". . . But the past does not exist independently from the present. Indeed, the past is only past because there is a present, just as I can point to something over there only because I am here. But nothing is inherently over there or here. In that sense, the past has no content. The past -- or more accurately, pastness -- is a position. Thus, in no way can we identify the past as past." p. 15

". . . But we may want to keep in mind that deeds and words are not as distinguishable as often we presume. History does not belong only to its narrators, professional or amateur. While some of us debate what history is or was, others take it into their own hands." p. 153

Silencing the Past: Power and the Production of History (1995) by Michel-Rolph Trouillot

Saturday, December 22, 2012

Villon *Poems* New Translation, by David Georgi

DG dropped off his brand new book (Northwestern University Press) yesterday, his own translation of Villon's Poems.

Together el V and I read David's introduction while subwaying on up to Harlem (our Before Christmas weekend date concluded with meeting friends for dinner as originally planned, but not where we'd originally planned -- instead of at a London expat's English pub in the Village, we met at a Senegalese restaurant uptown).  Both of us kept seeing the poet rollicking through New Orleans at any old time in its history, standing in for Villon in Paris in the 15th century.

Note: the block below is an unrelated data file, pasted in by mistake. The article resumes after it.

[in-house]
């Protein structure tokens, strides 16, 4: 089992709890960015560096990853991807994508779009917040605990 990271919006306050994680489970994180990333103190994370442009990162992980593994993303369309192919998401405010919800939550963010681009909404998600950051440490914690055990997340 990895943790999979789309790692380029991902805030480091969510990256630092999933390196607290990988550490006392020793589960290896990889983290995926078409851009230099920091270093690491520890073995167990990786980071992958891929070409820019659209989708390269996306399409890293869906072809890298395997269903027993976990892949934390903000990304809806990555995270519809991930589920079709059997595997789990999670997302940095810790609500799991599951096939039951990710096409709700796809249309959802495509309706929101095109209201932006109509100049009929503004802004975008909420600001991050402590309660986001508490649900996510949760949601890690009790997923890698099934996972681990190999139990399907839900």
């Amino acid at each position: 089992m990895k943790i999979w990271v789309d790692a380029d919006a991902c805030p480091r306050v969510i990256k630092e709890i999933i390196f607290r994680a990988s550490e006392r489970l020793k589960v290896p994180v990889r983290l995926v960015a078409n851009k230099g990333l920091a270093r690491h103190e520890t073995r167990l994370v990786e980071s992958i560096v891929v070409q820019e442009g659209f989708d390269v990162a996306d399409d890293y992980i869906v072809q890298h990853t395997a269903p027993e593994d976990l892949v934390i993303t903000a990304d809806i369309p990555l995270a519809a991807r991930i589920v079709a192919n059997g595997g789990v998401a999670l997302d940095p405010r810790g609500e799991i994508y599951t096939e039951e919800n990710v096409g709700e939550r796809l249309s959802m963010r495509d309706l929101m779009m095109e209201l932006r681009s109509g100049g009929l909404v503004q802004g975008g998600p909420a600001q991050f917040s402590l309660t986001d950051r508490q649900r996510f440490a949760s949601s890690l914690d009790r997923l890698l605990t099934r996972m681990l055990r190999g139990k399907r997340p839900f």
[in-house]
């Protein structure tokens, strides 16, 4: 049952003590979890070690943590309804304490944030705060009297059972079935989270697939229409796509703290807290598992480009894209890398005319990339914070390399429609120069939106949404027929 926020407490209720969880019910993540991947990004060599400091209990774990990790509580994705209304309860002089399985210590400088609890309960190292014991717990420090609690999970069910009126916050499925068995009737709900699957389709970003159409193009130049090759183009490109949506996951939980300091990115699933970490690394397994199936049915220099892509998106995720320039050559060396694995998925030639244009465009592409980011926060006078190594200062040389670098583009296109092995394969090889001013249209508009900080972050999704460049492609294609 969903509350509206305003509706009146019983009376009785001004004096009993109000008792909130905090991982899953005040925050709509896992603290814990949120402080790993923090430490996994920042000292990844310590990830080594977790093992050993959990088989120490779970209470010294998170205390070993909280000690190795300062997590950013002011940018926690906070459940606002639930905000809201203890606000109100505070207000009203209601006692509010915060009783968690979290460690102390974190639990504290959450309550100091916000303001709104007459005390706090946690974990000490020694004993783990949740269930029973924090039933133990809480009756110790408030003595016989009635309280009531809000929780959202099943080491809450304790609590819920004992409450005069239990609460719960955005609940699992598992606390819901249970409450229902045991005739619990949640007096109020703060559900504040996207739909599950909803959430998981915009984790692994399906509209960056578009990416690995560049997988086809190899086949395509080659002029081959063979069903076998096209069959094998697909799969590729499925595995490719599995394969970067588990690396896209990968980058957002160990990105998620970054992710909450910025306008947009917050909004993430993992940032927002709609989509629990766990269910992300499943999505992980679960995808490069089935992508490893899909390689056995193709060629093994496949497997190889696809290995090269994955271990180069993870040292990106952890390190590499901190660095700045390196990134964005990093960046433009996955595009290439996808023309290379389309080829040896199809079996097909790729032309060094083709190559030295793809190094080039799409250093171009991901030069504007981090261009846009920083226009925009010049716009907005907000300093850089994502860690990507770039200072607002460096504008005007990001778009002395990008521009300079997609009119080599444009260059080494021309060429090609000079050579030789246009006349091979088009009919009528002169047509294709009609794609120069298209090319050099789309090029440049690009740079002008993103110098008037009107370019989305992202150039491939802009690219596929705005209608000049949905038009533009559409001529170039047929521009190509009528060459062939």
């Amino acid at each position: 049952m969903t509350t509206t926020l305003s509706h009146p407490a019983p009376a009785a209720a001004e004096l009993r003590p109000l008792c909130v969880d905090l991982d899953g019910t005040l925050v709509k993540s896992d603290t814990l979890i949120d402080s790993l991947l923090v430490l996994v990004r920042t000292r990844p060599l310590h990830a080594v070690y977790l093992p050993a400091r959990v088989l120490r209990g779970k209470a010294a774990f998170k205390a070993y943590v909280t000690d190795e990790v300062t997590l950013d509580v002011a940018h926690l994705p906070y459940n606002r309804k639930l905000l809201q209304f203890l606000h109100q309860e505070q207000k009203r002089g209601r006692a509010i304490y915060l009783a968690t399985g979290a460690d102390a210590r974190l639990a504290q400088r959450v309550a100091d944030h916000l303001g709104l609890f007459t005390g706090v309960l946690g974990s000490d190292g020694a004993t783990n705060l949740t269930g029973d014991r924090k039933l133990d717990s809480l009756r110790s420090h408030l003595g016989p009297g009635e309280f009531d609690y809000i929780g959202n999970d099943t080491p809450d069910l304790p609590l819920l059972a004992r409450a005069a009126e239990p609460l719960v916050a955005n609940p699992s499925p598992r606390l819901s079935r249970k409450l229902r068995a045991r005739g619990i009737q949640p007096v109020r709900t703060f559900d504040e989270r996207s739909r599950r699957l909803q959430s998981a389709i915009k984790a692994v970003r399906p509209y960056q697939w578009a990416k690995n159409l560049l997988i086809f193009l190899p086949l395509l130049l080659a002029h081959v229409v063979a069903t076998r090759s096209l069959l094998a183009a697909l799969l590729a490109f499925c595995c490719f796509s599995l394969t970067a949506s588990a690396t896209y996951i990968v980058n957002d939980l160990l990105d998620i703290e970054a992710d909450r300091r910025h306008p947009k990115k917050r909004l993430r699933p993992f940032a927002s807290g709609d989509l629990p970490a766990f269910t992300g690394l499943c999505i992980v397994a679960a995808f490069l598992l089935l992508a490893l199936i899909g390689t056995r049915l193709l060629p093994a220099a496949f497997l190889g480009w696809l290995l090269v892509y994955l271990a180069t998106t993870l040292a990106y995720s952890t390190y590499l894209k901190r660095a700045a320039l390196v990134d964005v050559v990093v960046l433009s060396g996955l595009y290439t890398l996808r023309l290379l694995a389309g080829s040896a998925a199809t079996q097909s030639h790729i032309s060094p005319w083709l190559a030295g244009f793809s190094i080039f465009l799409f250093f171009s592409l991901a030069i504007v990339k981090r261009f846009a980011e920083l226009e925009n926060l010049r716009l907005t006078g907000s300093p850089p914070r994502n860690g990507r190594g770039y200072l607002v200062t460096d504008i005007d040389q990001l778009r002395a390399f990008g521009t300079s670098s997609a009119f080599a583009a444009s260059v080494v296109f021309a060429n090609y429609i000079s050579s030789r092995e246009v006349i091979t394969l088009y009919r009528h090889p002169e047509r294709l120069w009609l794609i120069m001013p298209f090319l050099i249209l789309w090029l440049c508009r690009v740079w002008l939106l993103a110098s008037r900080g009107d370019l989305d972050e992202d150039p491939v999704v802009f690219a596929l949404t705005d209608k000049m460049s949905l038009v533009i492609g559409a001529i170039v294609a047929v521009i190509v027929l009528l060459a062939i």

And, of course -- I quote David G. here:

At the very end of 1457 or early in 1458 he was a guest of the duke of Orléans, an accomplished poet and patron of the arts.  The duke kept a handwritten album of poems collected from the literary men who passed through his court at Blois.  It survives to this day, at the Bibliothèque Nationale in Paris, and it includes three poems that can be confidently attributed to Villon.  Scholars believe, in fact, that these three poems are written in Villon's own handwriting -- small, neat, pale letters.

Though the city wasn't founded and named for that duke of Orléan's descendant until a century and a half, more or less, after the poet left this world -- even before the world shattering mass dissemination of that a whole other world existed west across the sea -- Villon understood New Orleans down to his very bones.  If you wonder how I can say this, go to Toulouse Street and read this, posted this very day, December 22, 2012.

Of course, David has seen New Orleans.

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